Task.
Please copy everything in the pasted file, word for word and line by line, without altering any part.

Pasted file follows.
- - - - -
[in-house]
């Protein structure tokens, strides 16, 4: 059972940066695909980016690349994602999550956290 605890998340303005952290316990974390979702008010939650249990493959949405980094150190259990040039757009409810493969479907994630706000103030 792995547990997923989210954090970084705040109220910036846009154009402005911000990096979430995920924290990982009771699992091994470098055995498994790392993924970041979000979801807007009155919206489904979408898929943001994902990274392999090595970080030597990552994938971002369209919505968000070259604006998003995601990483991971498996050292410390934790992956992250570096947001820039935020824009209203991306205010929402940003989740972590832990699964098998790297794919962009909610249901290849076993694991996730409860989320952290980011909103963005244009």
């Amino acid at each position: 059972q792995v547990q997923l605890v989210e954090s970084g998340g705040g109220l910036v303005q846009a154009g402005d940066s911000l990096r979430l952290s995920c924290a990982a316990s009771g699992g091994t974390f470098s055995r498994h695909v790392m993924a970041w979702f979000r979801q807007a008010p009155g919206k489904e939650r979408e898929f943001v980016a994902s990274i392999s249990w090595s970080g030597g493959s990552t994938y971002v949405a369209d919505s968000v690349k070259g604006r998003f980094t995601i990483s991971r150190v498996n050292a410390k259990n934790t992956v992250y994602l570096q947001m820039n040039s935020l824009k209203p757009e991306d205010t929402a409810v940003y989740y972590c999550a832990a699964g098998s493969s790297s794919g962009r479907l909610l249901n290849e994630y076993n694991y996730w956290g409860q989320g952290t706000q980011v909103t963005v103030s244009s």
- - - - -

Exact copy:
[in-house]
């Protein structure tokens, strides 16, 4: 059972940066695909980016690349994602999550956290 605890998340303005952290316990974390979702008010939650249990493959949405980094150190259990040039757009409810493969479907994630706000103030 792995547990997923989210954090970084705040109220910036846009154009402005911000990096979430995920924290990982009771699992091994470098055995498994790392993924970041979000979801807007009155919206489904979408898929943001994902990274392999090595970080030597990552994938971002369209919505968000070259604006998003995601990483991971498996050292410390934790992956992250570096947001820039935020824009209203991306205010929402940003989740972590832990699964098998790297794919962009909610249901290849076993694991996730409860989320952290980011909103963005244009």
């Amino acid at each position: 059972q792995v547990q997923l605890v989210e954090s970084g998340g705040g109220l910036v303005q846009a154009g402005d940066s911000l990096r979430l952290s995920c924290a990982a316990s009771g699992g091994t974390f470098s055995r498994h695909v790392m993924a970041w979702f979000r979801q807007a008010p009155g919206k489904e939650r979408e898929f943001v980016a994902s990274i392999s249990w090595s970080g030597g493959s990552t994938y971002v949405a369209d919505s968000v690349k070259g604006r998003f980094t995601i990483s991971r150190v498996n050292a410390k259990n934790t992956v992250y994602l570096q947001m820039n040039s935020l824009k209203p757009e991306d205010t929402a409810v940003y989740y972590c999550a832990a699964g098998s493969s790297s794919g962009r479907l909610l249901n290849e994630y076993n694991y996730w956290g409860q989320g952290t706000q980011v909103t963005v103030s244009s």